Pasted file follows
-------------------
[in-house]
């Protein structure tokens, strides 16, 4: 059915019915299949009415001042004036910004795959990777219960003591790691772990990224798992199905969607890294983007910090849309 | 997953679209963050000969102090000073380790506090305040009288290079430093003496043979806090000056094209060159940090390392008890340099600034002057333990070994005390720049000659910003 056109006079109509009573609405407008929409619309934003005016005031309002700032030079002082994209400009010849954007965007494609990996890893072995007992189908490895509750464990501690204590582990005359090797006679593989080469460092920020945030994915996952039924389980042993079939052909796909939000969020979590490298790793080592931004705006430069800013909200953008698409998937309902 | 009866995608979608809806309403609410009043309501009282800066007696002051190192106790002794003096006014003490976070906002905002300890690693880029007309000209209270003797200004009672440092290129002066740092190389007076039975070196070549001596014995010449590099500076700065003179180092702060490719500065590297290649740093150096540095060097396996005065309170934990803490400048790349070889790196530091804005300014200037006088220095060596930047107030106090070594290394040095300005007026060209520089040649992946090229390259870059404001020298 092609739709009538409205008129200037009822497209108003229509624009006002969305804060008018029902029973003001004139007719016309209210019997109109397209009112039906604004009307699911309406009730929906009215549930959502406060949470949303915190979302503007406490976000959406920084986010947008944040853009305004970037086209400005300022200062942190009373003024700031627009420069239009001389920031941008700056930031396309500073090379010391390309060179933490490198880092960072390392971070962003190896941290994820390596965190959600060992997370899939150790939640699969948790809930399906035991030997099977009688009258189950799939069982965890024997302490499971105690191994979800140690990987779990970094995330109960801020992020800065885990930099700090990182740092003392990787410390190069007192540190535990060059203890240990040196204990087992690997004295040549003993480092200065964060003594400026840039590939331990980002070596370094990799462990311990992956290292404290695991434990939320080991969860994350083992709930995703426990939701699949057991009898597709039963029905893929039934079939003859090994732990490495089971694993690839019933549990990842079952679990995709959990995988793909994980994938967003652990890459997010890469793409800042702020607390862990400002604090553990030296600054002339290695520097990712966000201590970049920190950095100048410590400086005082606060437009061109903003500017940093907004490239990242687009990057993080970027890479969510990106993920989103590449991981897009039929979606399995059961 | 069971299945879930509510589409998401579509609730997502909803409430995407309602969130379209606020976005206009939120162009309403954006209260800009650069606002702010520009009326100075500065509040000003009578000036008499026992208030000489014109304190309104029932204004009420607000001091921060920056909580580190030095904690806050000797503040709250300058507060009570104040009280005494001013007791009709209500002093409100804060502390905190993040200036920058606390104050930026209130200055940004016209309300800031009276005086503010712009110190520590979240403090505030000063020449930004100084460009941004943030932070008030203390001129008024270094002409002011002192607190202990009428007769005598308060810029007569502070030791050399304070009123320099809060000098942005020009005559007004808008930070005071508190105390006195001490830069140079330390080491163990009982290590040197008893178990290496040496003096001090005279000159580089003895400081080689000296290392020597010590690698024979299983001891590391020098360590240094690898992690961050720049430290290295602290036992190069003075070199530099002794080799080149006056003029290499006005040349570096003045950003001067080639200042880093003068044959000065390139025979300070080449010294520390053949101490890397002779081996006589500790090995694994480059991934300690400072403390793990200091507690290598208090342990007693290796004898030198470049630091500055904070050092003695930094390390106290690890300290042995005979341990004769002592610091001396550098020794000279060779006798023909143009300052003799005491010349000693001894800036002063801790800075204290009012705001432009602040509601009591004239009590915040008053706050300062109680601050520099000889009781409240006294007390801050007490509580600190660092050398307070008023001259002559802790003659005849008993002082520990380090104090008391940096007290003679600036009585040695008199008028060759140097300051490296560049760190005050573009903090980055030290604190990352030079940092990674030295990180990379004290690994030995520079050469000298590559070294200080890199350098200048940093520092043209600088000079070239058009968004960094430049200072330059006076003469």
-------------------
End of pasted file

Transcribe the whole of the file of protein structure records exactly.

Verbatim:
[in-house]
């Protein structure tokens, strides 16, 4: 059915019915299949009415001042004036910004795959990777219960003591790691772990990224798992199905969607890294983007910090849309 | 997953679209963050000969102090000073380790506090305040009288290079430093003496043979806090000056094209060159940090390392008890340099600034002057333990070994005390720049000659910003 056109006079109509009573609405407008929409619309934003005016005031309002700032030079002082994209400009010849954007965007494609990996890893072995007992189908490895509750464990501690204590582990005359090797006679593989080469460092920020945030994915996952039924389980042993079939052909796909939000969020979590490298790793080592931004705006430069800013909200953008698409998937309902 | 009866995608979608809806309403609410009043309501009282800066007696002051190192106790002794003096006014003490976070906002905002300890690693880029007309000209209270003797200004009672440092290129002066740092190389007076039975070196070549001596014995010449590099500076700065003179180092702060490719500065590297290649740093150096540095060097396996005065309170934990803490400048790349070889790196530091804005300014200037006088220095060596930047107030106090070594290394040095300005007026060209520089040649992946090229390259870059404001020298 092609739709009538409205008129200037009822497209108003229509624009006002969305804060008018029902029973003001004139007719016309209210019997109109397209009112039906604004009307699911309406009730929906009215549930959502406060949470949303915190979302503007406490976000959406920084986010947008944040853009305004970037086209400005300022200062942190009373003024700031627009420069239009001389920031941008700056930031396309500073090379010391390309060179933490490198880092960072390392971070962003190896941290994820390596965190959600060992997370899939150790939640699969948790809930399906035991030997099977009688009258189950799939069982965890024997302490499971105690191994979800140690990987779990970094995330109960801020992020800065885990930099700090990182740092003392990787410390190069007192540190535990060059203890240990040196204990087992690997004295040549003993480092200065964060003594400026840039590939331990980002070596370094990799462990311990992956290292404290695991434990939320080991969860994350083992709930995703426990939701699949057991009898597709039963029905893929039934079939003859090994732990490495089971694993690839019933549990990842079952679990995709959990995988793909994980994938967003652990890459997010890469793409800042702020607390862990400002604090553990030296600054002339290695520097990712966000201590970049920190950095100048410590400086005082606060437009061109903003500017940093907004490239990242687009990057993080970027890479969510990106993920989103590449991981897009039929979606399995059961 | 069971299945879930509510589409998401579509609730997502909803409430995407309602969130379209606020976005206009939120162009309403954006209260800009650069606002702010520009009326100075500065509040000003009578000036008499026992208030000489014109304190309104029932204004009420607000001091921060920056909580580190030095904690806050000797503040709250300058507060009570104040009280005494001013007791009709209500002093409100804060502390905190993040200036920058606390104050930026209130200055940004016209309300800031009276005086503010712009110190520590979240403090505030000063020449930004100084460009941004943030932070008030203390001129008024270094002409002011002192607190202990009428007769005598308060810029007569502070030791050399304070009123320099809060000098942005020009005559007004808008930070005071508190105390006195001490830069140079330390080491163990009982290590040197008893178990290496040496003096001090005279000159580089003895400081080689000296290392020597010590690698024979299983001891590391020098360590240094690898992690961050720049430290290295602290036992190069003075070199530099002794080799080149006056003029290499006005040349570096003045950003001067080639200042880093003068044959000065390139025979300070080449010294520390053949101490890397002779081996006589500790090995694994480059991934300690400072403390793990200091507690290598208090342990007693290796004898030198470049630091500055904070050092003695930094390390106290690890300290042995005979341990004769002592610091001396550098020794000279060779006798023909143009300052003799005491010349000693001894800036002063801790800075204290009012705001432009602040509601009591004239009590915040008053706050300062109680601050520099000889009781409240006294007390801050007490509580600190660092050398307070008023001259002559802790003659005849008993002082520990380090104090008391940096007290003679600036009585040695008199008028060759140097300051490296560049760190005050573009903090980055030290604190990352030079940092990674030295990180990379004290690994030995520079050469000298590559070294200080890199350098200048940093520092043209600088000079070239058009968004960094430049200072330059006076003469």